Branding your cosmetic practice

June 20, 2014

Aesthetic practices must consider the importance of developing a strong brand image, according to Cheryl Bissera, consultant and co-author of “The Patient-Centered Payoff”. She spoke to attendees Friday at the 2014 Vegas Cosmetic Surgery meeting, emphasizing the importance of communicating luxury and all of the elements that go into your brand identity.

Aesthetic practices must consider the importance of developing a strong brand image, according to Cheryl Bisera, consultant and co-author of “The Patient-Centered Payoff.” She spoke to attendees Friday at the 2014 Vegas Cosmetic Surgery meeting, emphasizing the importance of communicating luxury and all of the elements that go into your brand identity.

“Your brand is the external expression of your practice and what your existing and potential patients think and feel when they hear your practice’s name,” she said.

It’s the entire experience paired with the marketing and branding, she explained, and that experience validates the marketing and branding to make it credible and authentic, so it’s important to get it right.

In addition, she emphasized that an aesthetic brand must communicate luxury, because patients are choosing to spend their money with you; so you need to give them more than what they expect.

She offered a Starbucks experience as an example. “You walk in, they’re excited to see you, they ask how you’re doing, they ask your name … there’s a lot of personalization - and that’s a $4 coffee,” she said.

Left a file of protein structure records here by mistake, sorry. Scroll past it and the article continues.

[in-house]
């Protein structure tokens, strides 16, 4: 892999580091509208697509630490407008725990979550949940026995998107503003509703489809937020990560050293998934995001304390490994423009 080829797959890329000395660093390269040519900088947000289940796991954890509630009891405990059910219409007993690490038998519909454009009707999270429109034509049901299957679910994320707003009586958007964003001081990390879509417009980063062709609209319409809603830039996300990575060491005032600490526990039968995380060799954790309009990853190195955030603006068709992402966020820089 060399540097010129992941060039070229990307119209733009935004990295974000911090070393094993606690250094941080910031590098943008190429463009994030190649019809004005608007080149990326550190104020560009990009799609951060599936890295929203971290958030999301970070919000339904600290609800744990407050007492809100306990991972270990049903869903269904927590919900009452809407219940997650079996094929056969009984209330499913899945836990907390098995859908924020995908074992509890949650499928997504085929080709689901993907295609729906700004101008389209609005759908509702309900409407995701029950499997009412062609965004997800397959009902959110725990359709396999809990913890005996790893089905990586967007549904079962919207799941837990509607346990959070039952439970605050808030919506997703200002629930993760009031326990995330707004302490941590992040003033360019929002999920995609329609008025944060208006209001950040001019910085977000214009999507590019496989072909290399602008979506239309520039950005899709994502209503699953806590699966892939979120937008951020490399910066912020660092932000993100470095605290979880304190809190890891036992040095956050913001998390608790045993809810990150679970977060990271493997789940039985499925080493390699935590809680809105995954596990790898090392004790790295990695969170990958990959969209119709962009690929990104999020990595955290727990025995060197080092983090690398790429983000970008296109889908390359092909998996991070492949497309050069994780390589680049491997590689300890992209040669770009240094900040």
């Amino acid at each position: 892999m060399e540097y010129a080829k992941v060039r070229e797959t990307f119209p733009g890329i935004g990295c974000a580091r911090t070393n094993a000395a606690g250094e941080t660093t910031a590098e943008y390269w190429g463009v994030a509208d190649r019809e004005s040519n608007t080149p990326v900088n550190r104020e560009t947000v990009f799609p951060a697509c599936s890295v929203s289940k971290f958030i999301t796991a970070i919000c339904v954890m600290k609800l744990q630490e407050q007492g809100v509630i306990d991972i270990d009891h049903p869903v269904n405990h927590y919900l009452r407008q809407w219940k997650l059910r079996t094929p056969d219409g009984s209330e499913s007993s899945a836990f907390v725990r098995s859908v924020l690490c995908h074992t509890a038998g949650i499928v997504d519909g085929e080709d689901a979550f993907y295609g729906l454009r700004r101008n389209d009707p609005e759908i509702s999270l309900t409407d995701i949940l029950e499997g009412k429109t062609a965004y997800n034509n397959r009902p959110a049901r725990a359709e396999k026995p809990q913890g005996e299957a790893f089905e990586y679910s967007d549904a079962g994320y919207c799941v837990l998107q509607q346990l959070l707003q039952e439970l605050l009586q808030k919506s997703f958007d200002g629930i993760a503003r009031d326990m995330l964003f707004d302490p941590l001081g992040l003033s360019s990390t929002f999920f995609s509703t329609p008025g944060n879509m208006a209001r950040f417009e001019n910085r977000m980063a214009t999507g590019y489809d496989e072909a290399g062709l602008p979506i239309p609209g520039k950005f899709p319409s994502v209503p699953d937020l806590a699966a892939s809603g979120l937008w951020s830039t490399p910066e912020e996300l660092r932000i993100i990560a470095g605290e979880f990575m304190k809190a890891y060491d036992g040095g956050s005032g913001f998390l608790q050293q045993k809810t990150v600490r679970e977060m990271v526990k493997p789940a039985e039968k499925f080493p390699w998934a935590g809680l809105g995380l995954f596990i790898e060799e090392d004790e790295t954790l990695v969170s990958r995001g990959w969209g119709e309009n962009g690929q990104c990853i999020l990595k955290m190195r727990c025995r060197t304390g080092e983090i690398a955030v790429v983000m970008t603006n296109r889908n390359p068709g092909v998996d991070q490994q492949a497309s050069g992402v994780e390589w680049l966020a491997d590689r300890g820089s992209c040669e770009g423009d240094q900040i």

Tips for developing brand

Your first step is to consider what distinguishes you from the other professionals in your area, and that can be anything from the type of training you have, a unique niche you serve, to your location or an altruistic partnership that you have.

Keep in mind that you can’t be all things to all people, she said. “You can’t be both the super casual, fun practice and also the high-end, high-tech, sleek Beverly Hills practice. Choose what you’re going to capitalize on or you’ll dilute your message, your strengths and who you are.”

She listed all of the elements you should consider, including your logo, mission statement, values, messaging, offerings, service level and differentiating qualities as the external expression of what makes up your brand. It’s important to consider all of these when thinking through your brand strategy.

When communicating your brand, do it in terms of the benefits the patient will experience. For example instead of just listing a tummy tuck as a service offering, say: smooth stomach in time for bikini season.

“Patients relate to people and experiences; so make your patients imagine how they’re going to feel and have testimonials of your patients describing how their lives have changed,” she said. “It sends a different message. We all love stories.”

Once you’ve developed your branding, make sure every staff member understands it and can put it into action so that you can deliver on the promise you’re making in your brand messaging, she advised.

Finally, she said, don’t be afraid to get professional help. Sometimes you’re too close to see your practice objectively. Someone outside may be able to identify inconsistencies in your messaging that you might not have considered.

“A positive, consistent experience builds a strong brand,” she emphasized. 

Read our VCS 2014 coverage